Make a banned Kinder Surprise Egg for 80% less


Crossing the border with a Kinder Surprise Egg could cost you $300 — these chocolate treats boasting tiny plastic toys are illegal contraband in the United States of America, and pocketing a prohibited egg in your purse may result in confiscation. Seriously?

kinder surprise

Squawk Surprise: Make a ‘Squawk Mock’ Kinder egg and treat your kids to a little tasty fun for less. Can you spot the doggone difference?

Yeppers! The U.S. Department of Homeland Security-Customs and Border Protection (phew) deems the chocolate eggs — which are totally legal and super fun in Canada — a hazardous toy worthy of banning.

From the CBP: “Kinder Chocolate Eggs are banned for sale and import into the United States because they contain a toy surprise hidden inside and pose a choking/aspiration hazard in children younger than three years of age.”

For those living under the dark, chocolate egg ban: Kinder Eggs are hollow milk chocolate orbs wrapped in a branded foil wrapper. The ‘hazardous’ toy is contained in an oval-shaped plastic capsule, which is encased in the milk chocolate orb. I use the words ‘milk chocolate’ loosely here since the ‘chocolate’ is pretty dismal tasting stuff.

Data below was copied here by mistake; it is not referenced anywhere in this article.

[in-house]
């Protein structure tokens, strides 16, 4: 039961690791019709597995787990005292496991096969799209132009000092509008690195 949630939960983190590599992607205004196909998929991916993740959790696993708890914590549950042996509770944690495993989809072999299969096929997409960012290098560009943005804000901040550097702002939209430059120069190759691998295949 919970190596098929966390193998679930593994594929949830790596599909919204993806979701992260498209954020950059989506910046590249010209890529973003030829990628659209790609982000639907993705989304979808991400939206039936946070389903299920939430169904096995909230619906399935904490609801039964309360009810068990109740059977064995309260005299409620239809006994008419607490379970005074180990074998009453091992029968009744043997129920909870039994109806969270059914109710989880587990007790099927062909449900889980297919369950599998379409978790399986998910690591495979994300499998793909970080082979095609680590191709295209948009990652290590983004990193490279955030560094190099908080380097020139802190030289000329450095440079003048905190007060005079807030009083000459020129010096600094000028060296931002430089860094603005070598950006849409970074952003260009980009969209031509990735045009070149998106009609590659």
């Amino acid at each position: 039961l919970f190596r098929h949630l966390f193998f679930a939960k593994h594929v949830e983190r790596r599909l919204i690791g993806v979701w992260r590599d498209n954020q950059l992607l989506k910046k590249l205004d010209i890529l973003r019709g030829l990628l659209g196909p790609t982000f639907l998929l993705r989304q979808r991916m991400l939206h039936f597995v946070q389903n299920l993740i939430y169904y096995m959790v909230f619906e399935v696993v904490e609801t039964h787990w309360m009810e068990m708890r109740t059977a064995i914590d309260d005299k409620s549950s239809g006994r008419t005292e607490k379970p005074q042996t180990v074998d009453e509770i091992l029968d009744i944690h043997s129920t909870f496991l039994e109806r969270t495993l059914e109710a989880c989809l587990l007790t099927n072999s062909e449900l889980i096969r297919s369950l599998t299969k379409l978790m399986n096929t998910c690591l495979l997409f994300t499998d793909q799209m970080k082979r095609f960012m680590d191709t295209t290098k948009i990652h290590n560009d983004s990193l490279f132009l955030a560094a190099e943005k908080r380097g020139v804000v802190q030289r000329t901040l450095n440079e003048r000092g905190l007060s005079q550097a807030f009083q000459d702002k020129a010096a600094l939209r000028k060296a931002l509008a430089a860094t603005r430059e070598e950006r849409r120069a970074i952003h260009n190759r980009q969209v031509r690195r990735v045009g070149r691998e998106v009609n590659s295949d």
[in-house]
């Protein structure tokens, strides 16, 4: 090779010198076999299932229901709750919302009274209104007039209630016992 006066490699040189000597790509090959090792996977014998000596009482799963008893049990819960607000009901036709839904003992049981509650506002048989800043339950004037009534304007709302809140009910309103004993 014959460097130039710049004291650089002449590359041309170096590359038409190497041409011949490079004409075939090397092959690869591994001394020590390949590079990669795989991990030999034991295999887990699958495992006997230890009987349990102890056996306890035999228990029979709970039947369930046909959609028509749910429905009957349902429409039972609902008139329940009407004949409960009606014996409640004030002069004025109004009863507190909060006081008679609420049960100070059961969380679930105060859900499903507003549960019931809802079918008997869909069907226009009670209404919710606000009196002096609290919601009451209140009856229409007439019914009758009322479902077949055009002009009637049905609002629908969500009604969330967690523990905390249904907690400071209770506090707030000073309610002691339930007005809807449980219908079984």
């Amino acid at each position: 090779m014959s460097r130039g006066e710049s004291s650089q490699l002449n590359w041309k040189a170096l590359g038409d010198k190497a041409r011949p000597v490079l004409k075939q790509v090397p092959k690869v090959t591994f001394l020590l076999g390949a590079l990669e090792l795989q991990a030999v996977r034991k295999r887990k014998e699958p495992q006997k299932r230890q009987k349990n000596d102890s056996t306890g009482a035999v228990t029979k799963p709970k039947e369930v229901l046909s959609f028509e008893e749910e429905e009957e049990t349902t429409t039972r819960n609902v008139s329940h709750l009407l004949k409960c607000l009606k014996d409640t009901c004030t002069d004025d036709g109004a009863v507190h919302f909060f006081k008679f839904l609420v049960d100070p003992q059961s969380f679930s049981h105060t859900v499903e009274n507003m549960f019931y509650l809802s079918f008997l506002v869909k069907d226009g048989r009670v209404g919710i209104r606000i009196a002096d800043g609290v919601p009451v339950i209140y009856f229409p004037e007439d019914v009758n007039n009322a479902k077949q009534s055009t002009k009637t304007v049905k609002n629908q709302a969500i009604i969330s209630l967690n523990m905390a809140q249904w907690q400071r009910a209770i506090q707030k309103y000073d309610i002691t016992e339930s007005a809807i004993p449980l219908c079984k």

The smallest Kinder is the size of hen’s egg weighting in at 20g, the medium weighs 100g, and the Kinder Surprise Maxi (the big egg every kid wants) is 150g. The Kinder Maxi likely contains the biggest aspiration hazard of them all — a lot of chocolate, followed by a major sugar high, all topped with a massive surprise toy. Woot!

Now, I’m the first to admit that Kinder Surprise Eggs are dangerous stuff. Hazardous toys (cough) aside, have you seen the prices on these banned beauties? The small egg cracks in at $0.99, the medium ostrich-sized egger is $4.98, and the Kinder Maxi maxes out at $9.98. Are you choking yet? No wonder the American border police banned these silly stuffed eggs — they’re expensive!

So, in my bid to bring ‘surprise eggs’ to the masses, I’ve devised a secret plot to help Americans (and cost-conscious Canadians) build a safer, cheaper, and healthier secret egg.

kinder egg

Cracked Open: Make your own surprise eggs and customize the toys and candy for the tastes of a boy or girl.

(Yes, I painted a replica Kinder Surprise Egg. Yes, this was a crazy feat. Don’t do it — make a prettier egg using my paper mache method below.)

That’s right people, by cracking open your kitchen supplies, blowing up a balloon, and getting creative, adults and three-year-olds alike can now enjoy chocolate eggs with safer (larger) toy surprises, healthier (higher quality) chocolate, more colorful wrapping, and fewer bans by the border police. Smile.

Here’s how to to make a medium-sized 100g mock Kinder Surprise egg for $0.99 — a savings of 80%.

How to make a Surprise Egg